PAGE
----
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i have a current time webservice that returns a JSON object like so

{
  "tz": "America\/Chicago", 
  "hour": 15, 
  "datetime": "Mon, 01 Apr 2013 15:46:58 -0500", 
  "second": 58, 
  "error": false, 
  "minute": 46
}

Is there an easy whay to convert the long-form datetime string

"datetime": "Mon, 01 Apr 2013 15:46:58 -0500" 

into a javascript Date object? (apart from using regex to parse the string)

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Maybe this helps: stackoverflow.com/q/1647550/218196. –  Felix Kling Apr 2 '13 at 0:54
1  
The format is defined in RFC 3339. It is very popular many in aged internet protocols. The only nice thing about the format is, that you do not need to use regex. The number of columns is fixed ("01"). –  Kay Apr 2 '13 at 1:14

5 Answers 5

up vote 0 down vote accepted

The only safe way to parse a date string is to do it yourself. ES5 defines a standard string for Date.parse that is based on ISO8601 but it is not supported by all browsers in use, and your string isn't consistent with that format anyway.

Other string values "work" for a limited set of browsers, but that isn't a reliable strategy for a web application.

Parsing date strings is fairly simple: split up the bits, create a date object from the parts and apply an offset if required. So if your string is Mon, 01 Apr 2013 15:46:58 -0500 you can use a function like:

function parseDateString(s) {
  var months = {jan:0,feb:1,mar:2,apr:3,may:4,jun:5,
                jul:6,aug:7,sep:8,oct:9,nov:10,dec:11};
  s = s.split(/[\s:]/);

  var d = new Date(s[3], months[s[2].toLowerCase()], s[1], s[4], s[5], s[6]);
  var sign = s[7]<0? 1 : -1;
  var l = s[7].length;

  // offsetMinutes is minutes to add to time to get UTC
  var offsetMinutes = sign * s[7].substring(l-2,l) + sign * s[7].substring(l-4,l-2) * 60;

  // Add offset and subtract offset of current timezone
  d.setMinutes(d.getMinutes() + offsetMinutes - d.getTimezoneOffset());

  return d;
}

var s = 'Mon, 01 Apr 2013 15:46:58 -0500'
alert(s + '\n' + parseDateString(s));  // Mon, 01 Apr 2013 15:46:58 -0500
                                       // Tue Apr 02 2013 06:46:58 GMT+1000
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var dt= "Mon, 01 Apr 2013 15:46:58 -050";
var date = new Date(dt);
alert(date.getDay());
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It's probably not a good idea to rely on coincidence of an implementation dependent detail when standards compliant methods are available for marginally more effort. –  RobG Apr 2 '13 at 2:16
    
Good point and Yes i agree with you.... –  PSL Apr 2 '13 at 2:21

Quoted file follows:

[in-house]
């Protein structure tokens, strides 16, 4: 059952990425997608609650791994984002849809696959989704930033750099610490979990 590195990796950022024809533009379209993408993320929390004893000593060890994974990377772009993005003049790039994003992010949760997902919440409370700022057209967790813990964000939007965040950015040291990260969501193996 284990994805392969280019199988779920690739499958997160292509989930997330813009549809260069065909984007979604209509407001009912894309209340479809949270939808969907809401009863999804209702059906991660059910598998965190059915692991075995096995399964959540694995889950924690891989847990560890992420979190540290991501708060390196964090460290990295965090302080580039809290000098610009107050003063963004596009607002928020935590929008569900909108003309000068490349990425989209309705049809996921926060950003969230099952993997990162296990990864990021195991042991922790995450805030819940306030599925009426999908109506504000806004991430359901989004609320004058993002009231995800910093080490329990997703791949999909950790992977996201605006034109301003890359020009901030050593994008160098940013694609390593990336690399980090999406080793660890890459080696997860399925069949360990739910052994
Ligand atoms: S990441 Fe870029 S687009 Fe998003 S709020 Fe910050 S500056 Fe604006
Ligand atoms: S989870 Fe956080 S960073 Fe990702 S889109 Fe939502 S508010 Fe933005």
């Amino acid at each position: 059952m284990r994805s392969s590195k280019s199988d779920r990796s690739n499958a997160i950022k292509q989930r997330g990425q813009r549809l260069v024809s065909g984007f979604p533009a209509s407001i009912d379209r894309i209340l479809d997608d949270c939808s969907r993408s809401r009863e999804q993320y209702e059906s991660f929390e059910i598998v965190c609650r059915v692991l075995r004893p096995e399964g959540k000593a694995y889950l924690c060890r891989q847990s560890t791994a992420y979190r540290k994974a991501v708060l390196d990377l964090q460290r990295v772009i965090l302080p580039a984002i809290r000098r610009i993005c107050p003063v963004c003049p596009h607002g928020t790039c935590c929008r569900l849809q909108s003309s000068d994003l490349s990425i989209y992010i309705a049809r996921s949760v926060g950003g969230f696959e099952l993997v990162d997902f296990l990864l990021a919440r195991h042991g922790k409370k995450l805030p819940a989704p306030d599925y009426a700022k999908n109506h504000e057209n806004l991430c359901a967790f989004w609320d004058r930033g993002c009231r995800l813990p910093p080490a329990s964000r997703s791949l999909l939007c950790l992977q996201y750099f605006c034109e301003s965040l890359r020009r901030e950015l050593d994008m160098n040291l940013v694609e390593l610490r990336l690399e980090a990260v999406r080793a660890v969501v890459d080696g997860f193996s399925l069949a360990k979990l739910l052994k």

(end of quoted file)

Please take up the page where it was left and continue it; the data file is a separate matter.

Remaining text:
It is not implementation dependent. The spec says that the Date ctor may receive an RFC2822 compliant dateString. –  Kay Apr 2 '13 at 17:08
var dat = {
  "tz": "America\/Chicago", 
  "hour": 15, 
  "datetime": "Mon, 01 Apr 2013 15:46:58 -0500", 
  "second": 58, 
  "error": false, 
  "minute": 46
};

var dateObj = new Date(dat.datetime);

Mozilla Developer Network might show you some more helpful information. The Date constructor will parse the string for you.

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-1: sorry, your answer is good save for the w3schools link. You ought to use MDN links (or es5.github.com). See w3fools.com –  Kay Apr 2 '13 at 1:02
    
That's really informative, thanks. It was the first link I saw in google search and the info on Date objects seemed good but I didn't know all that about W3schools. –  ctlevi Apr 2 '13 at 1:06

This may be downvoted, but you may want to consider using momentjs for date/time manipulation. Not a bad library to use.

var myDate = moment(myObj.datetime);

Now myDate is a JavaScript Date object.

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That's overkill. OP already has the date in RFC 3339 form. –  Kay Apr 2 '13 at 1:04

/* You could rewrite the datestrings when you need them to a more common format- getting the month and timezone is most of the work: */

function rewriteDate(str){
    var months= ['jan', 'feb', 'mar', 'apr', 'may', 'jun', 
    'jul', 'aug', 'sep', 'oct', 'nov', 'dec'],
    dA= str.toLowerCase().split(' '),
    m= months.indexOf(dA[2].substring(0, 3));

    ++m;
    if(m<10) m= '0'+m;
    dA[2]= m;

    var dmy= dA.slice(1, 4).reverse().join('-');

    var t= 'T'+dA[4], L= dA[5].length-2,
    z= dA[5].substring(0, L)+':'+dA[5].substring(L);
    return dmy+t+z;
}

var jsn={
    "datetime":"Mon, 01 Apr 2013 15:46:58 -0500"
};
jsn["datetime"]= rewriteDate(jsn.datetime);
//returns:  (string) "2013-04-01T15:46:58-05:00"


alert(new Date(jsn.datetime).toUTCString());

//  returns: (Date) Mon, 01 Apr 2013 20:46:58 GMT
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